Incorporating social informatics into the curriculum for library and information science professionals

Merri Beth Lavagnino, Geoffrey C. Bowker, P. Bryan Heidorn, Mindy Miron Basi

Research output: Contribution to journalArticlepeer-review

5 Scopus citations


Schools of library and information science are currently faced with the dual challenges of meeting the needs of a growing non-traditional student body and training students for a profession that is rapidly changing. A new pilot program for distance education of library and information science master's students has been created to address the first challenge, which is described here briefly. The second challenge is more difficult. A new distance course in systems analysis and design was created in order to incorporate three lessons from social informatics (the study of the social and organisational aspects of the introduction and use of information systems) into the curriculum. These three lessons are: the importance of apprenticeship learning; the interaction between organisational form and information systems; and the role of stories in organisational learning. Each of these social informatics lessons is discussed, and the creation of case study course materials is described in detail. By creating a hyperlinked case study of real-life library processes as the basis for a new course and incorporating these three social informatics lessons, the authors expect to better prepare students for the rapidly changing information science field.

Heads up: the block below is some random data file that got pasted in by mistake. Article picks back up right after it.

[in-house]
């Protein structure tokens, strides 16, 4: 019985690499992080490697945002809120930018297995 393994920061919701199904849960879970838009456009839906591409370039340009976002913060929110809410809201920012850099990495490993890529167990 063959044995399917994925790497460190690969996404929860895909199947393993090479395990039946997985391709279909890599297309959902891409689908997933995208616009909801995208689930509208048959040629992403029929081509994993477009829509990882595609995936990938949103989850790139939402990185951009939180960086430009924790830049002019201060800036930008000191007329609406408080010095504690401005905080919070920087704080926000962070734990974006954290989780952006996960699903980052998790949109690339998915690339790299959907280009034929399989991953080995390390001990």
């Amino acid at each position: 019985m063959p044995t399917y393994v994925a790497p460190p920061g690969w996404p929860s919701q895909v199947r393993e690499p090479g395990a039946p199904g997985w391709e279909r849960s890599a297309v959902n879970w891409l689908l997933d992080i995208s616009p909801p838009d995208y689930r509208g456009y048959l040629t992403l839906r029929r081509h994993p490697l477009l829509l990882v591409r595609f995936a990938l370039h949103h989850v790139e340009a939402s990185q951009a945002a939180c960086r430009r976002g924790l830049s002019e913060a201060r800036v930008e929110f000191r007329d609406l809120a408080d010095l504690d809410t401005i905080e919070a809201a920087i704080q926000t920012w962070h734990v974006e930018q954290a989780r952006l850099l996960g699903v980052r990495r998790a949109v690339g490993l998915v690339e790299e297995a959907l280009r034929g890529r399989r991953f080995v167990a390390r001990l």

Original languageEnglish (US)
Pages (from-to)13-25
Number of pages13
Issue number1
StatePublished - Mar 1998

ASJC Scopus subject areas

  • Library and Information Sciences


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